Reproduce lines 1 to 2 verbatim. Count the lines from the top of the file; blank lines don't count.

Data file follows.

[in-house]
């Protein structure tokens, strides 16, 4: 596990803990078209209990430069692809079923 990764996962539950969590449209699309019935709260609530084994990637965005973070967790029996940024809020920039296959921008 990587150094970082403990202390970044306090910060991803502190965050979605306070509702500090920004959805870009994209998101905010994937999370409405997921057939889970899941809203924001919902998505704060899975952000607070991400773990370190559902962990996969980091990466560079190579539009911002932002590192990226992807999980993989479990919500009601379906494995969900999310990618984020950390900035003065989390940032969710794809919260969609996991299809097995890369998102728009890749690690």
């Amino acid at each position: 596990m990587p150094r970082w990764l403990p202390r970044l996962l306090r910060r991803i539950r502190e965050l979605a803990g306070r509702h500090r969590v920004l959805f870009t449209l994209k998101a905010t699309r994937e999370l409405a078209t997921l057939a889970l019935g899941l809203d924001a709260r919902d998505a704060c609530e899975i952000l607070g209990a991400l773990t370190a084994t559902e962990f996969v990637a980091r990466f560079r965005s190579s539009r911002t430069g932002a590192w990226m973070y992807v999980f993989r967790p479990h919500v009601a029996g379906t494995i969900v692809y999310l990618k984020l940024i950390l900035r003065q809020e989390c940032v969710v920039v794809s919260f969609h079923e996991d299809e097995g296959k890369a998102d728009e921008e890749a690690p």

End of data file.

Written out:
[in-house]
């Protein structure tokens, strides 16, 4: 596990803990078209209990430069692809079923 990764996962539950969590449209699309019935709260609530084994990637965005973070967790029996940024809020920039296959921008 990587150094970082403990202390970044306090910060991803502190965050979605306070509702500090920004959805870009994209998101905010994937999370409405997921057939889970899941809203924001919902998505704060899975952000607070991400773990370190559902962990996969980091990466560079190579539009911002932002590192990226992807999980993989479990919500009601379906494995969900999310990618984020950390900035003065989390940032969710794809919260969609996991299809097995890369998102728009890749690690």